Meanwhile, water and sugar is heating on the stove. Once the fruit is peeled, into the blender it goes with some of the warm sugar water, after which you have pureed guayaba with tons of seeds.

Slightly more fun than peeling the fruit is separating the pulp from the seeds. Into the strainer it goes, a few spoonfuls at a time.  Once the seeds are out, you are left with something that has the color and consistency of applesauce.

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Into the molds they go. For the pulpy fruit paletas, they only need an hour to harden enough to hold the sticks, so at that point they come out of the freezer, the sticks are inserted, and back in they go.

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Several more hours, and we now have a fresh batch of guayaba paletas.

Beginning yesterday, I am now making batches of paletas with sugar and batches with Splenda, due to the high incidence of diabetes in this country. From my experience, Splenda tastes closest to real sugar, and I notice that it is often offered along with real sugar. In fact, many times when I order coffee, I have to ask for real sugar, as only Spenda has been offered.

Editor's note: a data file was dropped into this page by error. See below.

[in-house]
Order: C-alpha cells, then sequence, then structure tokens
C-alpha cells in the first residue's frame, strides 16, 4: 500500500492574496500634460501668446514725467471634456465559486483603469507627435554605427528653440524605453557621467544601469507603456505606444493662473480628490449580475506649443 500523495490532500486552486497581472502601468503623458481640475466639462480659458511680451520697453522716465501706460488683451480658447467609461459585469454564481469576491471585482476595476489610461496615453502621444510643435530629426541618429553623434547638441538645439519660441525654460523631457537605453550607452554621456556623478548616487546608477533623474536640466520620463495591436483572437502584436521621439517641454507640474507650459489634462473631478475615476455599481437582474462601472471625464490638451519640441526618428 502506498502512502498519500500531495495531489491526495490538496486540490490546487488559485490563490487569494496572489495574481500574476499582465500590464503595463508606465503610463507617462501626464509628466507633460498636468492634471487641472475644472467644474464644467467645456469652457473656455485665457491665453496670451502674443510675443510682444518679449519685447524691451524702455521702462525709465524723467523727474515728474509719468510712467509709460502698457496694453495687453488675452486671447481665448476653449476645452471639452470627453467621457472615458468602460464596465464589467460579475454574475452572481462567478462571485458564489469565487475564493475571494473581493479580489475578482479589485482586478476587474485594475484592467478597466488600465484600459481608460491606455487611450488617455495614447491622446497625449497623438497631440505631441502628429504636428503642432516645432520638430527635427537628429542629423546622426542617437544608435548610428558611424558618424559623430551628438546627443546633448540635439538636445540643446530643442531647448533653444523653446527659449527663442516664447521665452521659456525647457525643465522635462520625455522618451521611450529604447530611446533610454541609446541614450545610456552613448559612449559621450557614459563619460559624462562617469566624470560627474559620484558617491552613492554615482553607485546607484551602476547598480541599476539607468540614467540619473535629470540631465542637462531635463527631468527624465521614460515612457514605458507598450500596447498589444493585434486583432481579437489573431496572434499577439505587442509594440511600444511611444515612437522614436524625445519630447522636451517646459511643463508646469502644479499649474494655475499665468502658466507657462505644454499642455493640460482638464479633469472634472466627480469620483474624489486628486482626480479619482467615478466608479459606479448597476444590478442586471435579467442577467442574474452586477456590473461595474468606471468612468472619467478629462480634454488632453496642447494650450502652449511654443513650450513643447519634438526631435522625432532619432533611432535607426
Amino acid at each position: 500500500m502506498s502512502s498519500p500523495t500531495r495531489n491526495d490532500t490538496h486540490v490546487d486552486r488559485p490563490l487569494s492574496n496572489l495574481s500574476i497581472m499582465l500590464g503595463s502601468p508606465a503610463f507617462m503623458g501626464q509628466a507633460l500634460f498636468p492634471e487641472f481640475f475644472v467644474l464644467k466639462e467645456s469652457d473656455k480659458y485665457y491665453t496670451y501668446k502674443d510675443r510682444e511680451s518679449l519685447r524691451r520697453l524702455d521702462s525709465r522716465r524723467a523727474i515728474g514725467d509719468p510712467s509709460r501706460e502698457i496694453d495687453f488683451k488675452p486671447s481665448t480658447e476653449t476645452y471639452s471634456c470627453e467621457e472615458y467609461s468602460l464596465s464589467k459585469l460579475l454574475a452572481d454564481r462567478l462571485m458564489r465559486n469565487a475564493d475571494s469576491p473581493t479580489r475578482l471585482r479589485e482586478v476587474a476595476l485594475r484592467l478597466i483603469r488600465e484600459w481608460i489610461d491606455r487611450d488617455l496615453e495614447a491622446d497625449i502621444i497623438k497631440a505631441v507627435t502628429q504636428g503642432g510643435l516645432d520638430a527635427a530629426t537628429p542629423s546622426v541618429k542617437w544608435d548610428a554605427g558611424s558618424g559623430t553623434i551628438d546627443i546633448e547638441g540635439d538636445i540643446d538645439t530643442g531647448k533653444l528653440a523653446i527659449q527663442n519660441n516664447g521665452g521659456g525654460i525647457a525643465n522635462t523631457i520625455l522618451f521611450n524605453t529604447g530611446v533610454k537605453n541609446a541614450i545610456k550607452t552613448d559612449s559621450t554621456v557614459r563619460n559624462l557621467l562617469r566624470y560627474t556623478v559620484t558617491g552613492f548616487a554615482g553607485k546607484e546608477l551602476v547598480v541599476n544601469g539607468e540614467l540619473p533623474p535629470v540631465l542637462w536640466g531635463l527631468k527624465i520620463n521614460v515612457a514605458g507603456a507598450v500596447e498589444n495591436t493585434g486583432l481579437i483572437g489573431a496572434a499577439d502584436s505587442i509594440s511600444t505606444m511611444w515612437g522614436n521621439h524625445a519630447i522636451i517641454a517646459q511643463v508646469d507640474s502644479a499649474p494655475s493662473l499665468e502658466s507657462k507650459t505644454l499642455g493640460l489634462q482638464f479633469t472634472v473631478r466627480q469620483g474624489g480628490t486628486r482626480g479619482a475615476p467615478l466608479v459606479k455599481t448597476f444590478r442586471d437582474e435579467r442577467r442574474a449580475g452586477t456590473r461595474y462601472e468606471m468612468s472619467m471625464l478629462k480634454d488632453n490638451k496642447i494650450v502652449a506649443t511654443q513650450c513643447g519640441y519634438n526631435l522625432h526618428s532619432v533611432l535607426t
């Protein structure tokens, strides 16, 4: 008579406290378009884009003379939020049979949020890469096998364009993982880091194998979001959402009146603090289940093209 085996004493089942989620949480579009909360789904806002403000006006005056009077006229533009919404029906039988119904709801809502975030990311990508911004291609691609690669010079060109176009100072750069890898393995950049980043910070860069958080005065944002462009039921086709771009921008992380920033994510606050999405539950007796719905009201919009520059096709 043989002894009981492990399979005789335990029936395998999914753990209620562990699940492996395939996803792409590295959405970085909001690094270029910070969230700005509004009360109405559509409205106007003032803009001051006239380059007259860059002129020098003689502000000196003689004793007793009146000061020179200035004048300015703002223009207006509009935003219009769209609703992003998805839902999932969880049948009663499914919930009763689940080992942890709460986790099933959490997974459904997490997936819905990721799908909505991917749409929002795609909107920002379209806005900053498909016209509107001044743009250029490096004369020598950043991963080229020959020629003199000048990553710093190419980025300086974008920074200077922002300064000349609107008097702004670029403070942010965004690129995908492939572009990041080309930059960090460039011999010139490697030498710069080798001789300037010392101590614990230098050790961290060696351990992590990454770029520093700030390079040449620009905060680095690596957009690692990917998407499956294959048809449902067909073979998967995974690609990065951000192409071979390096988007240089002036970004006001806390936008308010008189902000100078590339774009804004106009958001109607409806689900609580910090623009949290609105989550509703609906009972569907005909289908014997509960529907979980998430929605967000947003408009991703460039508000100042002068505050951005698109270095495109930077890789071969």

Here ends the tour of my kitchen and the tastes of Mexico – and so, Dear Reader, I wish you buenas noches/good night until next time….

2 thoughts on “Making Paletas

  1. Are you enjoying the process? What is the most difficult process for you when making paletas for frozen fruit bars? Which fruit is the most difficult to work with and have you found any type of equipment that cuts the fruit?

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    1. Hi Irene, Yes, it is a lot of fun. I don’t do well with fruits that have tons of seeds, like guayaba or passionfruit. Even with a strainer or foley mill, it really isn’t worth my time, and there doesn’t seem to be a demand for it. I still haven’t tried milk-based popsicles yet and probably won’t as there hasn’t been a demand for any popsicles for quite some time. Basically, I just put the fruit in a blender with water and then pour them into the molds. My personal favorite is the virgin piña colada, and I add a cut-up maraschino cherry to each. The blackberry ones were one of the clients’ favorites, and for that I used the foley mill to separate the seeds.